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A bucket handle meniscus tear is a very specific type of knee injury that occurs when part of a supportive cartilage disk called the meniscus is displaced in the knee joint. The meniscus tears away from the lower bones in the leg and essentially flips over, lodging itself in the joint. The mechanics of the injury can be compared to flipping the handle of a metal bucket from one side to the other. A bucket handle meniscus tear can be very painful and cause major swelling and stiffness in the knee. The injury is usually treated with a minimally-invasive surgical procedure to realign the meniscus and repair damaged cartilage tissue.
Active children and competitive athletes are at the highest risk of suffering these types of meniscus tears. A considerable amount of force is required to separate the meniscus, and injuries are most likely to occur during high impact sports such as football and basketball. A bucket handle meniscus tear may occur if the knee is forcefully twisted to one side during a tackle or if a person lands awkwardly after jumping into the air. In many cases, meniscus tears are accompanied by injuries to ligaments, tendons, and other structures in the leg.
An individual who suffers a bucket handle meniscus tear usually notices it right away. Pain is sharp, severe, and immediate, and an audible popping noise may be heard when the cartilage is separated from the bone. The knee tends to lock tightly into place, usually in a bent position. Swelling appears quickly and can persist for several days. It is important to seek medical evaluation as soon as possible following a major knee injury.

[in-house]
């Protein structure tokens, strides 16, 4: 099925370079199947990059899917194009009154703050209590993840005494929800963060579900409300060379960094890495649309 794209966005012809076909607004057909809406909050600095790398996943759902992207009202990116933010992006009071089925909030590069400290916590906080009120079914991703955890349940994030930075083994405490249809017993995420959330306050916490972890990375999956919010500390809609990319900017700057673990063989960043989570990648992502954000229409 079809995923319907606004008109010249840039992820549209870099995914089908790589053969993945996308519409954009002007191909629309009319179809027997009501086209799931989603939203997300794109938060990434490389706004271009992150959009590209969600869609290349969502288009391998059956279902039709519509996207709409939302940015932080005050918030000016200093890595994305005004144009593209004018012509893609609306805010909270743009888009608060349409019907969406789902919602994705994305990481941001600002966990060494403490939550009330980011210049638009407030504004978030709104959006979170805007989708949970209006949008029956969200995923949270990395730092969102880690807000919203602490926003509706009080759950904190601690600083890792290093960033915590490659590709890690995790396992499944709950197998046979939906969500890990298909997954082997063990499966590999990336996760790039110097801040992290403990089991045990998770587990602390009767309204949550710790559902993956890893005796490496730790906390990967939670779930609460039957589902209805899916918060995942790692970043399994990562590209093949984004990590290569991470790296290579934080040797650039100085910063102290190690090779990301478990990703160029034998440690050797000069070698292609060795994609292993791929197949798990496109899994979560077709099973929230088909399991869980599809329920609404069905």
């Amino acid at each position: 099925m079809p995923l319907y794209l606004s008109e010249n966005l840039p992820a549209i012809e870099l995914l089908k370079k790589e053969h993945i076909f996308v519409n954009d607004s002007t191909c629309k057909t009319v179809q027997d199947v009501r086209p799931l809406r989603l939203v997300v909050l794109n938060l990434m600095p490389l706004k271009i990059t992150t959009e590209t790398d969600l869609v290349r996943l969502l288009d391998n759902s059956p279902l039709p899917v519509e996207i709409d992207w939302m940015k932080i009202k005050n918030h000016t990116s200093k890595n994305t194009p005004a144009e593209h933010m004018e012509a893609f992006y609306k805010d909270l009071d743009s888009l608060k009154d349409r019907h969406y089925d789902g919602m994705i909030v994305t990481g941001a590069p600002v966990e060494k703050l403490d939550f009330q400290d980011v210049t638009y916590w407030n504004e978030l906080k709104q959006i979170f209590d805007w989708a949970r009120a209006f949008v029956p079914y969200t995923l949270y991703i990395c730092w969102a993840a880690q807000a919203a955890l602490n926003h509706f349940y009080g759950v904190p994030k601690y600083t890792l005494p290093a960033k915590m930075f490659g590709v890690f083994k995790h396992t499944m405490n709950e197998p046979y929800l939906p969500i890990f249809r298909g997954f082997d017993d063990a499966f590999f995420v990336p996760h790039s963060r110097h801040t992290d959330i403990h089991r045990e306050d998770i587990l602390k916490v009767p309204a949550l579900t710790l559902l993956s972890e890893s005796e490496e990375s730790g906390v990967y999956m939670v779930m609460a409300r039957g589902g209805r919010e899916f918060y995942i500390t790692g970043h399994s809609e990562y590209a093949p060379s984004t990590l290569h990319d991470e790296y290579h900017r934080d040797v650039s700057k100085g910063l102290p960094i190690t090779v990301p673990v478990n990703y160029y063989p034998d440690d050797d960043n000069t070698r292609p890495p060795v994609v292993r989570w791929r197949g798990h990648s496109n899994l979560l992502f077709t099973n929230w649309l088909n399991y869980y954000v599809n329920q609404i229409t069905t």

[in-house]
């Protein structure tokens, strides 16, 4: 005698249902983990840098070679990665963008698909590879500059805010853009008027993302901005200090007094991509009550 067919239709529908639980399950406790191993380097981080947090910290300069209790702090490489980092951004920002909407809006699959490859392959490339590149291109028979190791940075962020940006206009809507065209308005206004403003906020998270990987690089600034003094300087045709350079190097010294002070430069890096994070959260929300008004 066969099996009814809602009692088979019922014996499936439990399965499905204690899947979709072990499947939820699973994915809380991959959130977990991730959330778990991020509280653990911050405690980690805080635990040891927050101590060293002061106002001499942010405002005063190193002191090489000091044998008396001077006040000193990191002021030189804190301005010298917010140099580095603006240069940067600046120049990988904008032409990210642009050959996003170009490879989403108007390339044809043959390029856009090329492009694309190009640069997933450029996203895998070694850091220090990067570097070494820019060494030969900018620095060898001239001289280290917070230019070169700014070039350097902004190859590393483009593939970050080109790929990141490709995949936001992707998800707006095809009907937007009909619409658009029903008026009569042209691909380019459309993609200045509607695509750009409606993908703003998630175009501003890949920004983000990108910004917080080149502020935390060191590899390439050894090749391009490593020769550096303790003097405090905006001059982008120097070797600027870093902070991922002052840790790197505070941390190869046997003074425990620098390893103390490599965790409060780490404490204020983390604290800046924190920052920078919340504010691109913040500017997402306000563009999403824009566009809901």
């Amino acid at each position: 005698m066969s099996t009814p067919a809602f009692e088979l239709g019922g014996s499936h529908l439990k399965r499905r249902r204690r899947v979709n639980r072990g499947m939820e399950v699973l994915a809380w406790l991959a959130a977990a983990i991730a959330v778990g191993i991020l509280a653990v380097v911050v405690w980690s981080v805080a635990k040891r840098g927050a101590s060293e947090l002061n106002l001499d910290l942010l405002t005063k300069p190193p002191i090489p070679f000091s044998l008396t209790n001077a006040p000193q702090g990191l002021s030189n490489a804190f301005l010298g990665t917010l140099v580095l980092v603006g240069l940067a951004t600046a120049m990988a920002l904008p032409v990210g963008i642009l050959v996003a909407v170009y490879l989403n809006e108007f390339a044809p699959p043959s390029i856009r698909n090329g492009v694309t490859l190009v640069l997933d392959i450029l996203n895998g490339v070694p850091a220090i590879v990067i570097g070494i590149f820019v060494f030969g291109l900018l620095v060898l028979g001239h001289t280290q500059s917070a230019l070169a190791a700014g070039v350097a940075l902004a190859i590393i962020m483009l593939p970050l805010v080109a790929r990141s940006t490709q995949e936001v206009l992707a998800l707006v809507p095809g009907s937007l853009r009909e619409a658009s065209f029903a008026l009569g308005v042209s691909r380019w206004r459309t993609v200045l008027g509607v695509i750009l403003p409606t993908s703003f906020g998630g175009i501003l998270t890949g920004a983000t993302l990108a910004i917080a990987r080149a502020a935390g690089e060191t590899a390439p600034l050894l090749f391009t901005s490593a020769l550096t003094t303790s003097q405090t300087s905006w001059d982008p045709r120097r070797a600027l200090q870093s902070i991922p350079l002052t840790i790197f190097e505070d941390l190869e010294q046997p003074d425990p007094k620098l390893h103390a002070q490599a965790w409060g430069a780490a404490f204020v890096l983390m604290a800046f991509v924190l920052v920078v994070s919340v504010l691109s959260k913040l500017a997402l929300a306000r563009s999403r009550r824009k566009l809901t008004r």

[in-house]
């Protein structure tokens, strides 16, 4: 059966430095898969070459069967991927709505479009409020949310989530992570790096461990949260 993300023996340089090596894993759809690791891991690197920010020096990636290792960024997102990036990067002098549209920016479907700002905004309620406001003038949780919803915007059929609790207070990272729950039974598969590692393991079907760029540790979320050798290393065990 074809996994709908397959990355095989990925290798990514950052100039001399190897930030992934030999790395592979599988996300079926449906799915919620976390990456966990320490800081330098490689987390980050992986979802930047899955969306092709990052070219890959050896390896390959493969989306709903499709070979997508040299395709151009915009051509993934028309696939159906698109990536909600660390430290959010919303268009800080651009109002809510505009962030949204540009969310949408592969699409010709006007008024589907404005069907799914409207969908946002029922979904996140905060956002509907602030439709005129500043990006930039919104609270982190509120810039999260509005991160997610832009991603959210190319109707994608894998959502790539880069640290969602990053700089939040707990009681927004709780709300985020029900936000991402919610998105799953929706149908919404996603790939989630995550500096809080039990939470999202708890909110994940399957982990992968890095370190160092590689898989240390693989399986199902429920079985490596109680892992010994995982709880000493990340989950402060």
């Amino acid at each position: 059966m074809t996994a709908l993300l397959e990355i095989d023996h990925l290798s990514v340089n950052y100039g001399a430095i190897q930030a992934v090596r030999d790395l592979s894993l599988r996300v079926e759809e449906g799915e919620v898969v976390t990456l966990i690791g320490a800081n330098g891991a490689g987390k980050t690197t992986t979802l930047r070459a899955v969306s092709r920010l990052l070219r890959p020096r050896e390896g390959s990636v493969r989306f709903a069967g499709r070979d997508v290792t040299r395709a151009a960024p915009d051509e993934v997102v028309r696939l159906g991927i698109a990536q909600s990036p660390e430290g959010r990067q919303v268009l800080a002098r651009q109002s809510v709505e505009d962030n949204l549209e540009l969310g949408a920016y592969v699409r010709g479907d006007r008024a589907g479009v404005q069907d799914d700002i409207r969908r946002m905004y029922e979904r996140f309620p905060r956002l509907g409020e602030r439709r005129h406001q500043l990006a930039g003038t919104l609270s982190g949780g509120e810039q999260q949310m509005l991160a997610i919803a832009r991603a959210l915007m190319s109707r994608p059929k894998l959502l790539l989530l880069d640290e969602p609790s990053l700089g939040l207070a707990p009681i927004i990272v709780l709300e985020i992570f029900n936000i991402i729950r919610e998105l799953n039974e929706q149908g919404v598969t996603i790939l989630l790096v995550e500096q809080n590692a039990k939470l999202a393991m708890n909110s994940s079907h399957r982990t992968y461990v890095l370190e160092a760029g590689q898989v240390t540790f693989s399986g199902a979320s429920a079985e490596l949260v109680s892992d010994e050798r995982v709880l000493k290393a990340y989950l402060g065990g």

A physician can diagnose a bucket handle meniscus tear by examining the knee and asking about symptoms. Magnetic resonance imaging (MRI) scans are often performed to determine the severity and exact location of a meniscus tear. If MRI results are inconclusive in a patient with severe symptoms, he or she may be scheduled for an exploratory surgical procedure to confirm the problem.
Most patients who have bucket handle meniscus tears need corrective surgery. Resting and icing the knee may help to relieve some symptoms, but the joint is unlikely to heal itself without surgical intervention. Arthroscopic knee surgery involves making two or more very small incisions in the front of the knee and using a lighted camera to guide surgical tools. If there is no major damage to the meniscus, it can be flipped back into place and secured with stitches.
A person can expect to spend at least six months in recovery from meniscus surgery. He or she usually needs to wear a protective brace and use crutches for about six weeks to avoid aggravating the joint. Once the brace is removed, guided physical therapy can help an individual gradually rebuild strength and flexibility.
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